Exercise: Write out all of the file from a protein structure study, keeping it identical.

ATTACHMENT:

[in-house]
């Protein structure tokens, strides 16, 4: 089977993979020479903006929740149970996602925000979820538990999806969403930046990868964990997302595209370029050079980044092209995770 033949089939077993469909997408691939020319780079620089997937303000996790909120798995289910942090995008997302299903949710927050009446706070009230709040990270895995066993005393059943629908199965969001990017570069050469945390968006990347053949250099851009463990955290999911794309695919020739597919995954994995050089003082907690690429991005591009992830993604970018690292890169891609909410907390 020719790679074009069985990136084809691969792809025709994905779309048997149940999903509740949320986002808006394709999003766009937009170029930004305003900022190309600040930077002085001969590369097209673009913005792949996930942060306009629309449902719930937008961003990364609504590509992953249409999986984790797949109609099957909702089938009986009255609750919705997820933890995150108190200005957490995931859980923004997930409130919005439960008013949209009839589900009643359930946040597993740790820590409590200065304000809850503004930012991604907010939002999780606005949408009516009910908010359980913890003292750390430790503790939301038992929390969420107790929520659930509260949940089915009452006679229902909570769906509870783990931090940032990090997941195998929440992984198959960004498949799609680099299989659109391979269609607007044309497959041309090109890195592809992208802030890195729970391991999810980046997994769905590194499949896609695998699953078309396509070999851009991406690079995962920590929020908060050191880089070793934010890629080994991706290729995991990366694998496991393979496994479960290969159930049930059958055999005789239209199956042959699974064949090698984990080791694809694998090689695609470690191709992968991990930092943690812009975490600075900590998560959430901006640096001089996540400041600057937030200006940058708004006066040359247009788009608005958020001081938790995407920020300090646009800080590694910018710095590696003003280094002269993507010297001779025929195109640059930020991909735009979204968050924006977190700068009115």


[in-house]
């Protein structure tokens, strides 16, 4: 089977993979020479903006929740149970996602925000979820538990999806969403930046990868964990997302595209370029050079980044092209995770 033949089939077993469909997408691939020319780079620089997937303000996790909120798995289910942090995008997302299903949710927050009446706070009230709040990270895995066993005393059943629908199965969001990017570069050469945390968006990347053949250099851009463990955290999911794309695919020739597919995954994995050089003082907690690429991005591009992830993604970018690292890169891609909410907390 020719790679074009069985990136084809691969792809025709994905779309048997149940999903509740949320986002808006394709999003766009937009170029930004305003900022190309600040930077002085001969590369097209673009913005792949996930942060306009629309449902719930937008961003990364609504590509992953249409999986984790797949109609099957909702089938009986009255609750919705997820933890995150108190200005957490995931859980923004997930409130919005439960008013949209009839589900009643359930946040597993740790820590409590200065304000809850503004930012991604907010939002999780606005949408009516009910908010359980913890003292750390430790503790939301038992929390969420107790929520659930509260949940089915009452006679229902909570769906509870783990931090940032990090997941195998929440992984198959960004498949799609680099299989659109391979269609607007044309497959041309090109890195592809992208802030890195729970391991999810980046997994769905590194499949896609695998699953078309396509070999851009991406690079995962920590929020908060050191880089070793934010890629080994991706290729995991990366694998496991393979496994479960290969159930049930059958055999005789239209199956042959699974064949090698984990080791694809694998090689695609470690191709992968991990930092943690812009975490600075900590998560959430901006640096001089996540400041600057937030200006940058708004006066040359247009788009608005958020001081938790995407920020300090646009800080590694910018710095590696003003280094002269993507010297001779025929195109640059930020991909735009979204968050924006977190700068009115």